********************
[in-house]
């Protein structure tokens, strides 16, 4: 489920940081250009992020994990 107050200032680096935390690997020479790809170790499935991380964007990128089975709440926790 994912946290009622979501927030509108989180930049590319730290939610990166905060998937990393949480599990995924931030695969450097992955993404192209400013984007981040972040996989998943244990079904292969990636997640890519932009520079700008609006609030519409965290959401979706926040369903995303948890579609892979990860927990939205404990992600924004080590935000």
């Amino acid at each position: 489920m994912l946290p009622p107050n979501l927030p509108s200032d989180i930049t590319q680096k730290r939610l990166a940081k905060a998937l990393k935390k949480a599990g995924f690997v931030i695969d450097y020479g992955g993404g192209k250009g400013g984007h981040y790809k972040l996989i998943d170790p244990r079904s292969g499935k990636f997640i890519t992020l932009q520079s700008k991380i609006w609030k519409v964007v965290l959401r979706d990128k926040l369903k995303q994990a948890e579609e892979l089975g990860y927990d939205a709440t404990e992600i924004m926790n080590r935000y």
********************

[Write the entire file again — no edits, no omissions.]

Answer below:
[in-house]
């Protein structure tokens, strides 16, 4: 489920940081250009992020994990 107050200032680096935390690997020479790809170790499935991380964007990128089975709440926790 994912946290009622979501927030509108989180930049590319730290939610990166905060998937990393949480599990995924931030695969450097992955993404192209400013984007981040972040996989998943244990079904292969990636997640890519932009520079700008609006609030519409965290959401979706926040369903995303948890579609892979990860927990939205404990992600924004080590935000």
């Amino acid at each position: 489920m994912l946290p009622p107050n979501l927030p509108s200032d989180i930049t590319q680096k730290r939610l990166a940081k905060a998937l990393k935390k949480a599990g995924f690997v931030i695969d450097y020479g992955g993404g192209k250009g400013g984007h981040y790809k972040l996989i998943d170790p244990r079904s292969g499935k990636f997640i890519t992020l932009q520079s700008k991380i609006w609030k519409v964007v965290l959401r979706d990128k926040l369903k995303q994990a948890e579609e892979l089975g990860y927990d939205a709440t404990e992600i924004m926790n080590r935000y």